Swakopmund was the first city we’d seen in god knows how long. We were excited for some good shopping, an actual bed in a hostel, a fun night out on the town and some extreme sports to participate in. Swakopmund is a small city right in the middle of the desert. Just rolling dunes and vast expanses of sand then, bam! there’s Swakop. We arrived on the weekend, which meant that nothing in the entire town is open past noon. On top of that, on the Sunday, they shut off the power to the entire city for some rewiring. This meant, no restaurants, no lights, no shops, nothing. The city was eerily quiet: no people walked the streets and the perfect German architecture and brightly painted buildings left the place feeling like a deserted model town in the middle of nowhere. So much for our city vibe!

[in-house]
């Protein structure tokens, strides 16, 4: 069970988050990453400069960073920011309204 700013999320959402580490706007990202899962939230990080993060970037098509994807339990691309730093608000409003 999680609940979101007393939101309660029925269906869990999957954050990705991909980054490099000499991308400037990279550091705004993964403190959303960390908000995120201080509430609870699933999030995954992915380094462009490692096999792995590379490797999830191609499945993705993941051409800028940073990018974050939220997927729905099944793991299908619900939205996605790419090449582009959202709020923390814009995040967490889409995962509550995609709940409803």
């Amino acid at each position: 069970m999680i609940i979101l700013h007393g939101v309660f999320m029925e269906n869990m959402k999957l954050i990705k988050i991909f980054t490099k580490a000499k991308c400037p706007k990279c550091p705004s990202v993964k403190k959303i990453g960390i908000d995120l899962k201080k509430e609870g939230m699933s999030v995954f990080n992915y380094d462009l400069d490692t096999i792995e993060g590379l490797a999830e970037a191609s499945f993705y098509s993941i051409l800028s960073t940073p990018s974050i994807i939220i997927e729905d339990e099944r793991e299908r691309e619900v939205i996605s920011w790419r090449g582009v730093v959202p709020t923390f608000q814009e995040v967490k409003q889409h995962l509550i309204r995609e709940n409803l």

On our first morning, we woke up early for some activities: quad biking and sand boarding! Namibia has some of the largest sand dunes in the world, and offers a plethora of adrenaline rushing sand activities for tourists. We signed up for two hours of quading and 1 hour of lie down sand boarding.
The quads were so much fun. We raced up and down dunes, sped across straightaways and paused for morning photos on top of a hill overlooking the desert. By the time we stopped for boarding I was covered in sand. My hair, face, shoes: all filled with fine sand that stuck to me for the next week. Well, what more can you do but throw yourself down a sand dune at 60km/hour.
The sandboards they offered us were not boards at all. When I went sandboarding in Peru, the boards we used looked just like snowboards. These were just flat pieces of thin plywood that they heavily waxed up before handing to us. This is nuts. That means, for the entire slope, you have to pull up the front edge of your board, so that 1. You don’t crush your hands, and 2. You don’t dig your board into the sand, immediately come to a stop, and hurl yourself overboard. Alright, let’s do this.